In fact, my use case is static - no election involved - and I have some processes (local or remote) handling a resource using well-defined roles and, if a process crashes, it’s restarted by the supervisor on the same role. Therefore, there is no election for defining the roles and a given group will always have the same number of processes on it (one process per role), although the process related to a role can be replaced if it crashes.

And pg fits like a glove this use case, except when I need to send a message to the process related to a specific role within this group. In this use case, tagged processes would fulfill my needs:

  1. given a resource instance, it’s mapped to a pg group;
  2. I can get all processes associated to a resource by querying pg, so I can broadcast generic messages to all participants handling that resource instance;
  3. if a process crashes, it’ll be removed from the group by pg itself and the new one will join the group on init, so pg group will be updated automatically, then I don’t need to control this situation manually;
  4. I can identify processes by role within the group, so I can send specific messages to the right process that is handling some aspect of that resource - each process role manages an aspect of the resource.

To achieve these points without tagged processes I’ve created a general scope and a scope per role, so each process joins the related group id on general and role specific scopes, ending up with several pg groups per resource instance: a general group with all processes related to that resource and several single-element groups related to their roles in the group. With tagged processes, I could have only one group per resource instance.

Now I think the use case is better explained:

%%%%
%% The resource instance 42 is controlled by three processes (local or remote).
%% Each process manages one aspect of that resource.
%% Let's name their roles top, middle and bottom.
%%%%
%% Set up group
Scope = some_scope,
GroupId = 42,
Top = new_pid(top, GroupId), % returns pid()
Middle = new_pid(middle, GroupId), % returns pid()
Bottom = new_pid(bottom, GroupId), % returns pid()
Processes = [{top, Top}, {middle, Middle}, {bottom, Bottom}].
pg:join(Scope, GroupId, Processes).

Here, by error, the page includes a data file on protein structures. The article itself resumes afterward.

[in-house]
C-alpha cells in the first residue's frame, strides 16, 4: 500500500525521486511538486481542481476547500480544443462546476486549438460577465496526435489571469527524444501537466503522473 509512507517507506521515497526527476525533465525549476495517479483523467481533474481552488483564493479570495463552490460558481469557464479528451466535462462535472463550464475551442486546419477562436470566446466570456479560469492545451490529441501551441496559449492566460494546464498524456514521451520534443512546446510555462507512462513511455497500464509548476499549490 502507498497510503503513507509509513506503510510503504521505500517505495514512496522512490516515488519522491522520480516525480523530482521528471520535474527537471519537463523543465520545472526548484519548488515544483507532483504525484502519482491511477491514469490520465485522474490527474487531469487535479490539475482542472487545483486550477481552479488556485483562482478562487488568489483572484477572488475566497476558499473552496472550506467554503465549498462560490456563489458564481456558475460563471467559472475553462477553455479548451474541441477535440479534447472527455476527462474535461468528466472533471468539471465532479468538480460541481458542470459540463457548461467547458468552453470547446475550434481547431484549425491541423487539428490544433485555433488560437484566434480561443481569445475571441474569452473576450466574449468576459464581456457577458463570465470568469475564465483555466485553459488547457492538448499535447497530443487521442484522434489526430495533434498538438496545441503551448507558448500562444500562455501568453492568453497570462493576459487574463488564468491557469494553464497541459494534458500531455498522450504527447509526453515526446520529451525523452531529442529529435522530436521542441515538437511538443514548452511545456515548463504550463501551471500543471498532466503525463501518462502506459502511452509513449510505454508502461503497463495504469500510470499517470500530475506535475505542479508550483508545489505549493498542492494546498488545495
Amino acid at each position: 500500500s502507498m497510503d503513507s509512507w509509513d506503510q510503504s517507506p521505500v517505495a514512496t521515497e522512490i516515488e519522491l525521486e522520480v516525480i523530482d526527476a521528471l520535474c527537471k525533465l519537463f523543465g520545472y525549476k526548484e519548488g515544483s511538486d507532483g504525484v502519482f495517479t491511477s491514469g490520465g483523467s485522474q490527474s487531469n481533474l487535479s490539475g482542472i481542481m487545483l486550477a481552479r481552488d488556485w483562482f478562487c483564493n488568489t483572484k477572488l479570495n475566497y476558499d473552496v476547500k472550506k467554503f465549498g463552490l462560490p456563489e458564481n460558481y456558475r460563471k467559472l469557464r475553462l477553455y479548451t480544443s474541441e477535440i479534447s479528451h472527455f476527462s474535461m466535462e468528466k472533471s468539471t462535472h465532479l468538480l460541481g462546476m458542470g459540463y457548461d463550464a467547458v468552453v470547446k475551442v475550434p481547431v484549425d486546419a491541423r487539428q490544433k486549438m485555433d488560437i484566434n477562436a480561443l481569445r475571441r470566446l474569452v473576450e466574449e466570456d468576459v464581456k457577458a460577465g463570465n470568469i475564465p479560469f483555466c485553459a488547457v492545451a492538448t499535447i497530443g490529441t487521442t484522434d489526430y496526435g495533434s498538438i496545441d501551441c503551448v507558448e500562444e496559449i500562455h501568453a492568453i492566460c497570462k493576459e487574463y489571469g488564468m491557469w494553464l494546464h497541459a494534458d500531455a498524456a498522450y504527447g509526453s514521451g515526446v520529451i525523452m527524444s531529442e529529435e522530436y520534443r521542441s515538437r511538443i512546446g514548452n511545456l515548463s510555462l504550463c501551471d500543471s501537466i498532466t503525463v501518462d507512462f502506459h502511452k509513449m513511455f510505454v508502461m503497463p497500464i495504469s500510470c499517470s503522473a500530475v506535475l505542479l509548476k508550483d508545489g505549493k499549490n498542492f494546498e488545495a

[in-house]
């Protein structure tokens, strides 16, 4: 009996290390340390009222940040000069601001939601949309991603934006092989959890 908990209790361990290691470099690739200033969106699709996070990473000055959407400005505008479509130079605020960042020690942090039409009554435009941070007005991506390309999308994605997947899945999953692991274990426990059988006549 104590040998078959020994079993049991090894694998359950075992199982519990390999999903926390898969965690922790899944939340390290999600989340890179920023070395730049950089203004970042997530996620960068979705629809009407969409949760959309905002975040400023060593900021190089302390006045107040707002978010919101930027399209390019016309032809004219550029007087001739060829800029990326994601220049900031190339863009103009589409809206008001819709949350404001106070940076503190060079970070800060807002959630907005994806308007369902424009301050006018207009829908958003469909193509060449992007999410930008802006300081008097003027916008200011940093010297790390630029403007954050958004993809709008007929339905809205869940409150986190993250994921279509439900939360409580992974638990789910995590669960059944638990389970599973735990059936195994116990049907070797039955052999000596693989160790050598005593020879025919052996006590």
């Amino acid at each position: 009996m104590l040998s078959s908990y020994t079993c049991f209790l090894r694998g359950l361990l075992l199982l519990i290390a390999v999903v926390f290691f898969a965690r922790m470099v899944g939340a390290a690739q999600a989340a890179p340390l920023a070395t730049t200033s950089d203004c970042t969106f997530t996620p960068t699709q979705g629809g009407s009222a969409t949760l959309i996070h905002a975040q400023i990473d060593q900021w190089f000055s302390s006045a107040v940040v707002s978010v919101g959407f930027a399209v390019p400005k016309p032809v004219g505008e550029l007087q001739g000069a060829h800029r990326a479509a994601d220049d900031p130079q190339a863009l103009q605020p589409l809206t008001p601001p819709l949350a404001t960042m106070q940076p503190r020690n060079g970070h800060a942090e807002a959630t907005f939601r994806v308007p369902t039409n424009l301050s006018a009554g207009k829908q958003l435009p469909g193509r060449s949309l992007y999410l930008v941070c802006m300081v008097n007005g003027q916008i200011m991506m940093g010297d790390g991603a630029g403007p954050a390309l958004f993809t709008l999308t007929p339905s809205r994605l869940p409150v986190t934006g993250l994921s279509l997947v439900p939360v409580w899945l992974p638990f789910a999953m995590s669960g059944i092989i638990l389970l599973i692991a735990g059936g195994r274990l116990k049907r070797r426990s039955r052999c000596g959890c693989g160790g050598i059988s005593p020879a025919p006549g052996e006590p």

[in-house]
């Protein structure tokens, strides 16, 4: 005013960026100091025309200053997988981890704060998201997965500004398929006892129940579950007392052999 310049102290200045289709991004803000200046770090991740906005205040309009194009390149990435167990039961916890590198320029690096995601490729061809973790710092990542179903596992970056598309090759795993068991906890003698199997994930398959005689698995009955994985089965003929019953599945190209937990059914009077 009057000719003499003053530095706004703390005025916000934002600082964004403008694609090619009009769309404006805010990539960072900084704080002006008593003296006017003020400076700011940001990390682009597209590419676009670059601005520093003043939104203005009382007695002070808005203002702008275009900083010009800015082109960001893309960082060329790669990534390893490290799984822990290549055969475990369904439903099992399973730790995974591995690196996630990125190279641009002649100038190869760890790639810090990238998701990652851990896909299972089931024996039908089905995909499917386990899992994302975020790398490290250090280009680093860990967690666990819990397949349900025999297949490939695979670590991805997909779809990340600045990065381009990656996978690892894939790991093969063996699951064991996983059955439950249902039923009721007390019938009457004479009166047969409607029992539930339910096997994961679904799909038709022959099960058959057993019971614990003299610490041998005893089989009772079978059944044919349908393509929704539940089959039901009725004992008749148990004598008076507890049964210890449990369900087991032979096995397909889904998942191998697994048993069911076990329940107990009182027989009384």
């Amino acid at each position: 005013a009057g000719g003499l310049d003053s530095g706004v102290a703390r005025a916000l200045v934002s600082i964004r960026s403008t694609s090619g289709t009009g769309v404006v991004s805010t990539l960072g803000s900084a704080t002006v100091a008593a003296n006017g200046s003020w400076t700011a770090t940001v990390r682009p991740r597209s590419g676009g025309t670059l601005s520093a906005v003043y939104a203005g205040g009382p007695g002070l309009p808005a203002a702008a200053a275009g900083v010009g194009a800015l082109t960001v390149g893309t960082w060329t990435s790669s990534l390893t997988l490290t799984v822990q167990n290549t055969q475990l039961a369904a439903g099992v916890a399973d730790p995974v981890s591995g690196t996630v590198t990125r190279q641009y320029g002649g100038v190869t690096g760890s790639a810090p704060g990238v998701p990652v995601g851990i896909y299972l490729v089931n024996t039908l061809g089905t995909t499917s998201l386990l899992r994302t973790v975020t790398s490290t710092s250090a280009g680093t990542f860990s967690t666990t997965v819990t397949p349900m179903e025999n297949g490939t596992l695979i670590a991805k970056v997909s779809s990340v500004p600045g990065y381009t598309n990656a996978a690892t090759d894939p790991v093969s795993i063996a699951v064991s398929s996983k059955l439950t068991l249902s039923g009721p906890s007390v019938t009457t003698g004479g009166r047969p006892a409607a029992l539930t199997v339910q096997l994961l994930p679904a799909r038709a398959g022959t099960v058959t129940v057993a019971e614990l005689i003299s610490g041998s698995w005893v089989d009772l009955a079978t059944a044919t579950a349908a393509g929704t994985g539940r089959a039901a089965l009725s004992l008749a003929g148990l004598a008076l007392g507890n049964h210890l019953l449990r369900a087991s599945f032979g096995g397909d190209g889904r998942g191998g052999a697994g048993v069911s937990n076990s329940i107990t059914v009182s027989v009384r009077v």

%% Getting members
Members = pg:get_members(Scope, GroupId).
% something like [{top, Pid1}, {middle, Pid2}, {bottom, Pid3}]

%% it's easy to get the process which controls the aspect "middle" in this group
{middle, MiddlePid} = lists:keyfind(middle, 1, Members).
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What is the problem with the “multiple groups” approach?

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There is no problem using it, but I have to manually manage several different pg groups which are related to only one group/resource.

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That is, indeed, the intended design. We are using pg to implement a kind of “sticky routing” by creating groups named {serviceA_primary, 12} where serviceA is the name of the service, _primary means “send to a process from the primary group if there is one”, and 12 is partition. In addition to primary, we have secondary - accepting traffic when there is no processes in the primary group. It is essentially a dumbed down leader election mechanism with no guarantees, but it worked well for us.

Alternative approach would be to have a scope named serviceA and within that scope have primary and secondary groups (or, {primary, N} for partitioned services).

With new pg monitoring functionality (already merged to maint so probably coming in 25.1) it will be possible to have more complicated schemas, even some sort of a “leader election” mechanism on top of pg. I still owe a blog post on that…